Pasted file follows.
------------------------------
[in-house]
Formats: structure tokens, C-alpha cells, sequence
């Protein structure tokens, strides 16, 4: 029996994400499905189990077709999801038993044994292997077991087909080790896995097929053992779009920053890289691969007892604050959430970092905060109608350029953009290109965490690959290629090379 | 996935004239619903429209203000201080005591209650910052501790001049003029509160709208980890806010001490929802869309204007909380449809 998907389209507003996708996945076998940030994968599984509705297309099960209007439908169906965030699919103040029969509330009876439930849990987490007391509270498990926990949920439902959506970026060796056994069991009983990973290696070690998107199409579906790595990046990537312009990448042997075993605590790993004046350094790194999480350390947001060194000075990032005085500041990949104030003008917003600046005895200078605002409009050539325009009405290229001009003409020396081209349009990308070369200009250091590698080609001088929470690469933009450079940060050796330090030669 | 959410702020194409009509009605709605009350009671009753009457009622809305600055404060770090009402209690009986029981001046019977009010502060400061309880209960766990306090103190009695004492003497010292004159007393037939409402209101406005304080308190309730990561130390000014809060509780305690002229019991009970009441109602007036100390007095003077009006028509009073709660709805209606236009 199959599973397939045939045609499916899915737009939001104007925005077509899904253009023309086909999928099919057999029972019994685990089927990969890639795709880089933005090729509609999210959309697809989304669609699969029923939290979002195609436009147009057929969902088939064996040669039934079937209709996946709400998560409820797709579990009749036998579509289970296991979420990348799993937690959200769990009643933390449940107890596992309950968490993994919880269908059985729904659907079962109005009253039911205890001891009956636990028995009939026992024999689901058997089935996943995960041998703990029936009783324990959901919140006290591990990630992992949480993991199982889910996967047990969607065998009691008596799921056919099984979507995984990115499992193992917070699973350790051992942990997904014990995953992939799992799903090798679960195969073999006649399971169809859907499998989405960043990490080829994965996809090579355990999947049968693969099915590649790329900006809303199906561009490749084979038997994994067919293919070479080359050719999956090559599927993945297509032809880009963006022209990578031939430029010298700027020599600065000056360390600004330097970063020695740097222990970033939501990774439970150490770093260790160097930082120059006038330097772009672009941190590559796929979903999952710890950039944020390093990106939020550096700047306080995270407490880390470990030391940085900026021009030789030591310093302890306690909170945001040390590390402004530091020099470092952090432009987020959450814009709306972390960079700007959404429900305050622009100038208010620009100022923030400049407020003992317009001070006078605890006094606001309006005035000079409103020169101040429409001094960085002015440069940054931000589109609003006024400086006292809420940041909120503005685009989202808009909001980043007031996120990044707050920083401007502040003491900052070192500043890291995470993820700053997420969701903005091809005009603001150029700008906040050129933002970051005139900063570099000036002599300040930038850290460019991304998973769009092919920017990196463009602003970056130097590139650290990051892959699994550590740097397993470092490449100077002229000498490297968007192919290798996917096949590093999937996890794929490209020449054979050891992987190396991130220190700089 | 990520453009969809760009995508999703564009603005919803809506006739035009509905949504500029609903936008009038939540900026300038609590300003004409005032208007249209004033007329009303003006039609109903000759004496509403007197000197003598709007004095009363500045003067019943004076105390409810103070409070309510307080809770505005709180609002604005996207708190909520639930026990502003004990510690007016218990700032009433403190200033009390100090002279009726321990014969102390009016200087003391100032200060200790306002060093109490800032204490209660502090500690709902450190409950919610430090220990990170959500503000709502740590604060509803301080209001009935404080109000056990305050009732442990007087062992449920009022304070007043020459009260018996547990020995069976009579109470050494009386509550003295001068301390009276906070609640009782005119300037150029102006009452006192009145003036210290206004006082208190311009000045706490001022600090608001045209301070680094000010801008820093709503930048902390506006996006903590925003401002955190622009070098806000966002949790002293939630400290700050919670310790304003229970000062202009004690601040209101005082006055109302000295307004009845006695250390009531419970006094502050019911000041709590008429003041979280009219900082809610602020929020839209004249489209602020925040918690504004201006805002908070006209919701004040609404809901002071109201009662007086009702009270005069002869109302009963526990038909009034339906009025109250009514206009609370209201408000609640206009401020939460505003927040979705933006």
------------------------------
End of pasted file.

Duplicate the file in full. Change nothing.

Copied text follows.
[in-house]
Formats: structure tokens, C-alpha cells, sequence
């Protein structure tokens, strides 16, 4: 029996994400499905189990077709999801038993044994292997077991087909080790896995097929053992779009920053890289691969007892604050959430970092905060109608350029953009290109965490690959290629090379 | 996935004239619903429209203000201080005591209650910052501790001049003029509160709208980890806010001490929802869309204007909380449809 998907389209507003996708996945076998940030994968599984509705297309099960209007439908169906965030699919103040029969509330009876439930849990987490007391509270498990926990949920439902959506970026060796056994069991009983990973290696070690998107199409579906790595990046990537312009990448042997075993605590790993004046350094790194999480350390947001060194000075990032005085500041990949104030003008917003600046005895200078605002409009050539325009009405290229001009003409020396081209349009990308070369200009250091590698080609001088929470690469933009450079940060050796330090030669 | 959410702020194409009509009605709605009350009671009753009457009622809305600055404060770090009402209690009986029981001046019977009010502060400061309880209960766990306090103190009695004492003497010292004159007393037939409402209101406005304080308190309730990561130390000014809060509780305690002229019991009970009441109602007036100390007095003077009006028509009073709660709805209606236009 199959599973397939045939045609499916899915737009939001104007925005077509899904253009023309086909999928099919057999029972019994685990089927990969890639795709880089933005090729509609999210959309697809989304669609699969029923939290979002195609436009147009057929969902088939064996040669039934079937209709996946709400998560409820797709579990009749036998579509289970296991979420990348799993937690959200769990009643933390449940107890596992309950968490993994919880269908059985729904659907079962109005009253039911205890001891009956636990028995009939026992024999689901058997089935996943995960041998703990029936009783324990959901919140006290591990990630992992949480993991199982889910996967047990969607065998009691008596799921056919099984979507995984990115499992193992917070699973350790051992942990997904014990995953992939799992799903090798679960195969073999006649399971169809859907499998989405960043990490080829994965996809090579355990999947049968693969099915590649790329900006809303199906561009490749084979038997994994067919293919070479080359050719999956090559599927993945297509032809880009963006022209990578031939430029010298700027020599600065000056360390600004330097970063020695740097222990970033939501990774439970150490770093260790160097930082120059006038330097772009672009941190590559796929979903999952710890950039944020390093990106939020550096700047306080995270407490880390470990030391940085900026021009030789030591310093302890306690909170945001040390590390402004530091020099470092952090432009987020959450814009709306972390960079700007959404429900305050622009100038208010620009100022923030400049407020003992317009001070006078605890006094606001309006005035000079409103020169101040429409001094960085002015440069940054931000589109609003006024400086006292809420940041909120503005685009989202808009909001980043007031996120990044707050920083401007502040003491900052070192500043890291995470993820700053997420969701903005091809005009603001150029700008906040050129933002970051005139900063570099000036002599300040930038850290460019991304998973769009092919920017990196463009602003970056130097590139650290990051892959699994550590740097397993470092490449100077002229000498490297968007192919290798996917096949590093999937996890794929490209020449054979050891992987190396991130220190700089 | 990520453009969809760009995508999703564009603005919803809506006739035009509905949504500029609903936008009038939540900026300038609590300003004409005032208007249209004033007329009303003006039609109903000759004496509403007197000197003598709007004095009363500045003067019943004076105390409810103070409070309510307080809770505005709180609002604005996207708190909520639930026990502003004990510690007016218990700032009433403190200033009390100090002279009726321990014969102390009016200087003391100032200060200790306002060093109490800032204490209660502090500690709902450190409950919610430090220990990170959500503000709502740590604060509803301080209001009935404080109000056990305050009732442990007087062992449920009022304070007043020459009260018996547990020995069976009579109470050494009386509550003295001068301390009276906070609640009782005119300037150029102006009452006192009145003036210290206004006082208190311009000045706490001022600090608001045209301070680094000010801008820093709503930048902390506006996006903590925003401002955190622009070098806000966002949790002293939630400290700050919670310790304003229970000062202009004690601040209101005082006055109302000295307004009845006695250390009531419970006094502050019911000041709590008429003041979280009219900082809610602020929020839209004249489209602020925040918690504004201006805002908070006209919701004040609404809901002071109201009662007086009702009270005069002869109302009963526990038909009034339906009025109250009514206009609370209201408000609640206009401020939460505003927040979705933006």